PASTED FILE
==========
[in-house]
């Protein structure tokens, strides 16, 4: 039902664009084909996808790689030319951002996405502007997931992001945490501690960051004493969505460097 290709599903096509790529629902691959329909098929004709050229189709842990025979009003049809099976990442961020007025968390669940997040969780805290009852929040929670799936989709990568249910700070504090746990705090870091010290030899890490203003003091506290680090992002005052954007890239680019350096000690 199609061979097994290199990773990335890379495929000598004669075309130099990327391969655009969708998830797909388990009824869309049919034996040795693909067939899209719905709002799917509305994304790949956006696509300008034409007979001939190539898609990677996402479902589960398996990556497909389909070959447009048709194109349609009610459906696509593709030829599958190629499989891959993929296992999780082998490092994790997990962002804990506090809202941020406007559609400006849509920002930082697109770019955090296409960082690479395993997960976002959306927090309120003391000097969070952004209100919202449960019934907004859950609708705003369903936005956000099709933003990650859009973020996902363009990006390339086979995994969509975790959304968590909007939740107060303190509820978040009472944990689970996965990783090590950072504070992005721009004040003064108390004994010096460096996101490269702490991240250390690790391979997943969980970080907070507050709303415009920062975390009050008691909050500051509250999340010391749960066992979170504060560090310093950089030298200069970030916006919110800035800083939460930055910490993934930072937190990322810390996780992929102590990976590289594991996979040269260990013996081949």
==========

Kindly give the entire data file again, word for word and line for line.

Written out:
[in-house]
């Protein structure tokens, strides 16, 4: 039902664009084909996808790689030319951002996405502007997931992001945490501690960051004493969505460097 290709599903096509790529629902691959329909098929004709050229189709842990025979009003049809099976990442961020007025968390669940997040969780805290009852929040929670799936989709990568249910700070504090746990705090870091010290030899890490203003003091506290680090992002005052954007890239680019350096000690 199609061979097994290199990773990335890379495929000598004669075309130099990327391969655009969708998830797909388990009824869309049919034996040795693909067939899209719905709002799917509305994304790949956006696509300008034409007979001939190539898609990677996402479902589960398996990556497909389909070959447009048709194109349609009610459906696509593709030829599958190629499989891959993929296992999780082998490092994790997990962002804990506090809202941020406007559609400006849509920002930082697109770019955090296409960082690479395993997960976002959306927090309120003391000097969070952004209100919202449960019934907004859950609708705003369903936005956000099709933003990650859009973020996902363009990006390339086979995994969509975790959304968590909007939740107060303190509820978040009472944990689970996965990783090590950072504070992005721009004040003064108390004994010096460096996101490269702490991240250390690790391979997943969980970080907070507050709303415009920062975390009050008691909050500051509250999340010391749960066992979170504060560090310093950089030298200069970030916006919110800035800083939460930055910490993934930072937190990322810390996780992929102590990976590289594991996979040269260990013996081949």